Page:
Ryan Scott

The Gift
“When did you buy that?”
“I didn’t.”
“It’s a gift.”
“Not from…?”
“Came today.”
“But it’s fucking – I mean really – It’s totally fucking – gorgeous.”
“I mean I knew she could paint but this…this is…”
“I know.”
“Oh shit.”
“My thoughts exactly.”
“So what will you do?”
“She’s your friend.”
“It’s our Christmas present.”
“But -”
“Your name is on the card, too.”
“Yes, but you’re so much more diplomatic than me.”
“I’d say you were being diplomatic now.”
“You know what I mean.”
“I’m not saying anything to her.”
“Why does it have to be so good? It’s not fair. I mean who gives a painting like this as a gift?”
“She is a painter.”
“I’m a fitness instructor. Since when do I – you know – never.”
“It’s different. This is personal. She’s really worked on this. You can see it.”
“Can we say we just don’t want it?”
“Are you nuts?”
“We’ll say there’s no room.”
“Be serious. You can't return this. No one could return this.”
“Jesus, she painted it especially for this place. It even matches the furniture in a weird way.”
“And the light.”
“And...come here. Come over here. See that? Did you notice that?”
“I wept when I saw it. I’ve been alone with it for an hour or more. I was staring at it through tears.”
“You should’ve called. I would’ve come.”
“It was already too late.”
“We could sell it. It is ours.”
“Absolutely not. We're not barbarians. We don't just grind a problem down to a price.”
“It would at least prove to her how much it’s worth. It’s not like we’re going to stick it in the cupboard. Though…”
“It won’t fit. Besides, I’ll know it’s there. It would be like we had a prisoner. A child. Her child. I'd hear it. I'd hear her.”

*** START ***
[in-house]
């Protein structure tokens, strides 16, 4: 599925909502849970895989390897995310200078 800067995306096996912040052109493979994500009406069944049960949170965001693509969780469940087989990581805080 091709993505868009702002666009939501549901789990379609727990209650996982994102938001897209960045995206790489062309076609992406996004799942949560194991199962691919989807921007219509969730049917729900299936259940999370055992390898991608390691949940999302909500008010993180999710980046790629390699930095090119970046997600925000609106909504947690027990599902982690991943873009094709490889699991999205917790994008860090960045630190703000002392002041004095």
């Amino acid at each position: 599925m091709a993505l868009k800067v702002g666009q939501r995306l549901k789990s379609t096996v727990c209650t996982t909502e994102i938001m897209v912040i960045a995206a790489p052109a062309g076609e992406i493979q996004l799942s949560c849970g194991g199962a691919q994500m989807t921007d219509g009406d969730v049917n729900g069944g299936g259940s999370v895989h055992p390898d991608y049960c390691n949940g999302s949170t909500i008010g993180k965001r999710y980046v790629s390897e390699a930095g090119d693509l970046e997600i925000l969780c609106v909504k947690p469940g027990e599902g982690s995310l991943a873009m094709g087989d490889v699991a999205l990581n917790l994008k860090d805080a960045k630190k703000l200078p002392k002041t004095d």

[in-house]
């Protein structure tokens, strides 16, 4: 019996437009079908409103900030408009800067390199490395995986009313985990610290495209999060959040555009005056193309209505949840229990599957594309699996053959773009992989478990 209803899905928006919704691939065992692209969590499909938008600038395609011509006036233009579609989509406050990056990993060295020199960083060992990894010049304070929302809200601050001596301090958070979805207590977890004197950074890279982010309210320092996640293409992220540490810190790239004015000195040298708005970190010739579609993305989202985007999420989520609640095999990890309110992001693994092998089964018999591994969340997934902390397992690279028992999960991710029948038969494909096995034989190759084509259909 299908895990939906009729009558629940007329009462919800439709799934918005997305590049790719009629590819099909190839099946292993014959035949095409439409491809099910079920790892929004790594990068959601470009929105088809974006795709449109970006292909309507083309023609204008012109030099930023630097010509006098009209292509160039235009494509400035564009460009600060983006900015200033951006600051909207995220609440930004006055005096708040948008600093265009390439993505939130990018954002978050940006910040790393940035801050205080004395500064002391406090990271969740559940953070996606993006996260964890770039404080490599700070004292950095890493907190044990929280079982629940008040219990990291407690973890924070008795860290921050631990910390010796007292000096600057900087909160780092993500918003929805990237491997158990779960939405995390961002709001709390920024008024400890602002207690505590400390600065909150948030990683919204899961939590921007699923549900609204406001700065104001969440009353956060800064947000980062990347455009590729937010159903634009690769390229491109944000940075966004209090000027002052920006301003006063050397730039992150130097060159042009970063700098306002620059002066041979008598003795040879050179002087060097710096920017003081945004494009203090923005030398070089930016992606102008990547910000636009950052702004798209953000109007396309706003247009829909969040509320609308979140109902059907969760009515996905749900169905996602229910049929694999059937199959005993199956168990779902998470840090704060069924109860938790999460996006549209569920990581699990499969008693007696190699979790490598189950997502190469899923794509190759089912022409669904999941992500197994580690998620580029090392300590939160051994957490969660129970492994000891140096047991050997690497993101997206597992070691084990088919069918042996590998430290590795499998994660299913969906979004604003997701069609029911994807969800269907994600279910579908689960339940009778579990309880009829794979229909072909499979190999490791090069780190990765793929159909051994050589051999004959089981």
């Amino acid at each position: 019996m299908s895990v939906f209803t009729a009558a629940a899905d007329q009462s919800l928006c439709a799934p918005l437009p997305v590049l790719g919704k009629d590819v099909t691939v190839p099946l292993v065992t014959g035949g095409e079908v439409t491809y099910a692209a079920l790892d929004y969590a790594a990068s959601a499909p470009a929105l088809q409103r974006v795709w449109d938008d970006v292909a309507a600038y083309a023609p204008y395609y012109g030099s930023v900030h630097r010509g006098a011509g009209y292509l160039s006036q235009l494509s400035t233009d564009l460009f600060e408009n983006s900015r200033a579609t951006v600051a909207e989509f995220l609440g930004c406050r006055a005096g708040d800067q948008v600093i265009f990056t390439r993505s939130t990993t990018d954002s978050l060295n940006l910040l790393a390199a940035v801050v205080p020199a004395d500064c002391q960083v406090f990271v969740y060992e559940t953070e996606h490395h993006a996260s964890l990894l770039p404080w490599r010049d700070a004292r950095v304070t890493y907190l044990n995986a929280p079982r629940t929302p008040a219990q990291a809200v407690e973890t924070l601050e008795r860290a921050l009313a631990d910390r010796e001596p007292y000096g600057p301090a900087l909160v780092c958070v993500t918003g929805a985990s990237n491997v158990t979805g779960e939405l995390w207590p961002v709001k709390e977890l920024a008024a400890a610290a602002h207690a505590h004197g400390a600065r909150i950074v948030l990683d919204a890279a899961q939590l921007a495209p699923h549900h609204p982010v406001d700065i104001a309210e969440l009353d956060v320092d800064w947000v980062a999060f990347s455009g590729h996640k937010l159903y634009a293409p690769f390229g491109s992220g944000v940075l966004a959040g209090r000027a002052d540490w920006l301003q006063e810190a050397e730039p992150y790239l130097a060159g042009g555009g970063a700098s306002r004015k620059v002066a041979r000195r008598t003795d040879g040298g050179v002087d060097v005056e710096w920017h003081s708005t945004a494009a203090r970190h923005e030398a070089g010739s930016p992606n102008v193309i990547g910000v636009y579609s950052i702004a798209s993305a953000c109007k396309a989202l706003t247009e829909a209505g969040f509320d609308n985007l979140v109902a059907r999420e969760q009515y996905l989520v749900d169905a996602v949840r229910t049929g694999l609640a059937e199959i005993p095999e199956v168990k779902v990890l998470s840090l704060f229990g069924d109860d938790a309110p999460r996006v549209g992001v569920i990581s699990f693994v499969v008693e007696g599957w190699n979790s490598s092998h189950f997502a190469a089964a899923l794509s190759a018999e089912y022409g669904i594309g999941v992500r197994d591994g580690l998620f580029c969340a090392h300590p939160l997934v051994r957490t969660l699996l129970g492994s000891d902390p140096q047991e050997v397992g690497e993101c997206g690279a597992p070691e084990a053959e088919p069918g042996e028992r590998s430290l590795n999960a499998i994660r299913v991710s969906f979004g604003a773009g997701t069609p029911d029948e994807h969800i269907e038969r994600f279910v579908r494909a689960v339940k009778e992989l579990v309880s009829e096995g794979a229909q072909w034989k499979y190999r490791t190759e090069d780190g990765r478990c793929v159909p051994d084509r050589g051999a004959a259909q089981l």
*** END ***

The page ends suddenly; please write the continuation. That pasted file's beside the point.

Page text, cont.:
“We could buy it. Once we buy it, it will be ours to do with what we want. Then we sell it. Listen. Stop shaking your head. We sell it, and we take her out somewhere really nice. Like that Moroccan café she likes.”
“That’s your worst idea yet.”
“Well what do you suggest? We can’t leave it, hey, did you notice that?”
“How did she work that in there?”
“How much time did she spend on this?”
“Stop it. Stop that now. I know what’s going to happen.”
“I know what you’re doing and you can stop it.”
“What am I doing?”
“Don’t pretend that you’re on her side, so I’ll have to tell her.”
“I said I agree with you.”
“There’s a tone in your voice. You use it when you have lunch with my parents. Your voice is aural caramel. You practically twist it out on your fingers as you speak to get everyone on your side.”
“What if we say it was stolen?”
“Burglars. Why not? Even burglars can see it’s worth something.”
“She would be flattered – in a way.”
“Sure she would.”
“Would we have to – you know – the place?”
“It’s not for the cops or insurance.”
“I think she’d notice.”
“She would notice.”
“She noticed that enough to incorporate it into the picture.”
“Right. We’d have to say some other things were stolen.”
“Jewellery. Your laptop.”
“We’ll say insurance replaced it.”
“Replaced your old laptop with another old laptop?”
“I was planning on getting a new one.”
“How did they get in?”
“Jimmied the door.”
“I could do something to the handle. But if we’re going to go to all this effort, maybe we should tell the cops and insurance. Don't look at me like that. It was just a suggestion. So what do we do with the painting?”
“We’ll destroy it.”
“Are you serious?”
“There’s no other choice. I said we can't hide it. I'd know where it was. I'd always think about it.”
“Okay. okay…how?”
“We'll burn it.”
“Burn it?”
“It's the only way to get rid of the evidence.”
“It seems kind of fitting. Like a sacrifice. I mean if we're going to destroy a painting it should be by fire. No other way would be acceptable. I mean we should probably even say something before we consign it to the flames. You're good at that. You could write something about how we feel and why despite the brilliance of the painting it cannot exist. In fact, you could write exactly that that painting is too good to exist.”
“If it would make you feel better.”
“Or I could just do it now in the garage. It should only take a few minutes.”

Ryan Scott lives in the Czech Republic. His poetry and prose have appeared in Overland, Shampoo, Indigo and the New Writer among others. He keeps a blog called Vaguely Quotable [http://vaguelyquotable.wordpress.com/].
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